New Delhi: Aiming to spread its wings beyond the country’s border, Steel Authority of India (SAIL) will set up a three mtpa plant in Mongolia with around Rs 15,000 crore investment, provided that Asian nation ensures linkages to raw materials to feed the proposed facility.
“Talks are on in this regard. If the Mongolian government provides us raw material linkages and land, we will put up a three million tonnes per annum (mtpa) plant in that country to cater to the need of the land,” SAIL chairman C S Verma told PTI on Wednesday.
Verma said Mongolia, bordered by Russia in the north and China in the south, east and west, has enough coking coal and iron ore deposits to fuel the proposed steel plant for which around Rs 15,000 crore investment would be required.
“Mongolia is a growing economy and its current steel need is around 3 mtpa. So, when the proposed plant comes up, it will help the country to meet its entire requirement from domestic sources,” he said.
The industry sector contributes more than one-fifth of the economy of Mongolia, the 19th largest country in the world.
The mining sector of the country is witnessing high growth with already a number of Chinese, Russian and Canadian firms operating in that space.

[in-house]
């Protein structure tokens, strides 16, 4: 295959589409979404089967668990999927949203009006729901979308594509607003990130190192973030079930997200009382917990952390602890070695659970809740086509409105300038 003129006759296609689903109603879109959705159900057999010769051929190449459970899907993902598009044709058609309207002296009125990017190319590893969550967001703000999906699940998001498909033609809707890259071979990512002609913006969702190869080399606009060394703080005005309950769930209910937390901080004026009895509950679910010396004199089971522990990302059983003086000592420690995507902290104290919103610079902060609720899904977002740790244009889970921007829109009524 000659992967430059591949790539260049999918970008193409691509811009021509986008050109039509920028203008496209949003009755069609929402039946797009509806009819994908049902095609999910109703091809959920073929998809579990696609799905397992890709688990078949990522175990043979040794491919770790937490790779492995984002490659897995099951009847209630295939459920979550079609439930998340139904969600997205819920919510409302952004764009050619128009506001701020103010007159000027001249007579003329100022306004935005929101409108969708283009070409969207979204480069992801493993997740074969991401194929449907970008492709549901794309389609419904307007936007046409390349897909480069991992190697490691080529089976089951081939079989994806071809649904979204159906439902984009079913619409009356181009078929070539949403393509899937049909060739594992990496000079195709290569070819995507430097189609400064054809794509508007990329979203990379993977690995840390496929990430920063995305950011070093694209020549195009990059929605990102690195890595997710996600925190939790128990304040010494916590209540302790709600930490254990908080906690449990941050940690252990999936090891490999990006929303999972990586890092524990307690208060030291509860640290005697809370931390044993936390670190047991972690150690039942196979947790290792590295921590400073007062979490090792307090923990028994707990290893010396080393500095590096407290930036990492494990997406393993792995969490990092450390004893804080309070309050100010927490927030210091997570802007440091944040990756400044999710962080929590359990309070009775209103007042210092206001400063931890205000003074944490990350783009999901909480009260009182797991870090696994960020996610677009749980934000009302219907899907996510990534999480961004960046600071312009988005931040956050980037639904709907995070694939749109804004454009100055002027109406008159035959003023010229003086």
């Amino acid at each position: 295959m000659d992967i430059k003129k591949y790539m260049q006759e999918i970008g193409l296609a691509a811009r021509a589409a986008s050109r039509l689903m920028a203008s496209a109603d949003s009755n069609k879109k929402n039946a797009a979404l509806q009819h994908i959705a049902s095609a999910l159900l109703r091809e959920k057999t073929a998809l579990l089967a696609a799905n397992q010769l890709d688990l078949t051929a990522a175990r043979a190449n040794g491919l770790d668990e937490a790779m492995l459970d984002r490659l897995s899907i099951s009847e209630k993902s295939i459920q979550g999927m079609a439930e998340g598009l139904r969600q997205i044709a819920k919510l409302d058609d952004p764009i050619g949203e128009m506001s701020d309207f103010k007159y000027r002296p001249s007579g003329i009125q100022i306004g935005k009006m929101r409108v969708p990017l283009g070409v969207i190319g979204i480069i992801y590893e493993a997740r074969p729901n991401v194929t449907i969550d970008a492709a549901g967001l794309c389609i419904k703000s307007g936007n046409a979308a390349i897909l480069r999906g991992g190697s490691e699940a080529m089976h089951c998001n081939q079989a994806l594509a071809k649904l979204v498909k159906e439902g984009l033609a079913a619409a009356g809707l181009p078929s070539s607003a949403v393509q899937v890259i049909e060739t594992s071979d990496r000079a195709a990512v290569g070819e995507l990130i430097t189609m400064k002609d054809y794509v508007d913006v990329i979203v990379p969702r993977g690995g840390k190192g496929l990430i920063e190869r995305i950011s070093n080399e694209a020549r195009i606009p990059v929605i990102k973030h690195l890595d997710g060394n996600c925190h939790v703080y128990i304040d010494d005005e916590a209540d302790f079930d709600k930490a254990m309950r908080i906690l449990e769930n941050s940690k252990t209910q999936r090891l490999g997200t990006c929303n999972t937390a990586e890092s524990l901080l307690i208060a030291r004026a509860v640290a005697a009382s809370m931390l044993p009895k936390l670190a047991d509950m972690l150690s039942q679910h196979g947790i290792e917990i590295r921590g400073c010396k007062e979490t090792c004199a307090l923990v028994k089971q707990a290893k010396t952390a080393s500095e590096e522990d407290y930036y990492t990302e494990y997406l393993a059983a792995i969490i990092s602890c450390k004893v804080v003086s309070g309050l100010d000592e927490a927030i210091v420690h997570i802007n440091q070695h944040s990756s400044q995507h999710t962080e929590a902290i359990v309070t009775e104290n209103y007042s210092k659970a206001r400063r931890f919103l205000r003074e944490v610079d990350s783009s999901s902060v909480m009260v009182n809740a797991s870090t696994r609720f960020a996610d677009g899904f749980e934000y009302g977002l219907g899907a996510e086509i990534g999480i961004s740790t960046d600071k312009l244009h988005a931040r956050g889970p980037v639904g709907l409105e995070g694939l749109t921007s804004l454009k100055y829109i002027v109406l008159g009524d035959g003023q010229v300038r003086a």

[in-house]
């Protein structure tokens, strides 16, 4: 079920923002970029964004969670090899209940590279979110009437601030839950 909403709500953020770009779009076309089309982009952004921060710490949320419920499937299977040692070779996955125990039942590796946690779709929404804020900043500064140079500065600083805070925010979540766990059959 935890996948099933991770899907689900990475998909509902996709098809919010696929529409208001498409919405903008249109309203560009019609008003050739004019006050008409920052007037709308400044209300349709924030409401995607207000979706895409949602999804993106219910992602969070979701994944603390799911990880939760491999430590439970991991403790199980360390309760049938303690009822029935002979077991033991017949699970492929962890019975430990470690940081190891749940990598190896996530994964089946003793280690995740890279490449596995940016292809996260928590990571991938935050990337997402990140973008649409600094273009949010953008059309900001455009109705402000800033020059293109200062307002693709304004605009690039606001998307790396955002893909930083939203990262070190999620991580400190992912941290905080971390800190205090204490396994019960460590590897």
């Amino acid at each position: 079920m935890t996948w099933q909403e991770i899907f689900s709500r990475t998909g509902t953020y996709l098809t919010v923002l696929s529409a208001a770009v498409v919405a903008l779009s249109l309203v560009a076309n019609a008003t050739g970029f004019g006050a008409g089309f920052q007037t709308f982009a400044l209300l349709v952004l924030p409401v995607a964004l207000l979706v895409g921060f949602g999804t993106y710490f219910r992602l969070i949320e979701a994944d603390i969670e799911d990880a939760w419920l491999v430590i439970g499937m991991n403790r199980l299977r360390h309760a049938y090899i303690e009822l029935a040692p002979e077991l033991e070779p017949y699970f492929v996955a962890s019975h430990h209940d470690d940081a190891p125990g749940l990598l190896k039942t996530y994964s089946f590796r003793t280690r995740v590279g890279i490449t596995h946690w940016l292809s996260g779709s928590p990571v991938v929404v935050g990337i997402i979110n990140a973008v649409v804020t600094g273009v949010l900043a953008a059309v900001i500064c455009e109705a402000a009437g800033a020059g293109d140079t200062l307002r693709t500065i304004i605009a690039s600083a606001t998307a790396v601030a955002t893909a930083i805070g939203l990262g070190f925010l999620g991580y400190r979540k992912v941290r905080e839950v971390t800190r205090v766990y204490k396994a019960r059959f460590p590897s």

SAIL has already sent a delegation to Mongolia to assess the potential for the proposed plant and if everything falls in place, an agreement in this regard might be signed within the next six months.
“It might take two and a half years for the plant to go on steam after the signing of the formal agreement,” Verma said.
Apart from Mongolia, SAIL is also in advanced stage of discussion with the Indonesian government to set up a similar facility.
However, that will also depend upon the ensured raw material linkages by the government of Indonesia.
The Maharatna company has already embarked a Rs 70,000 crore capacity expansion plan, including Rs 10,000 crore for mine development, to enhance capacity to 23.46 mtpa from 14.35 mtpa domestically now.
SAIL has plans to increase its steel making capacity further to 60 mtpa by 2020.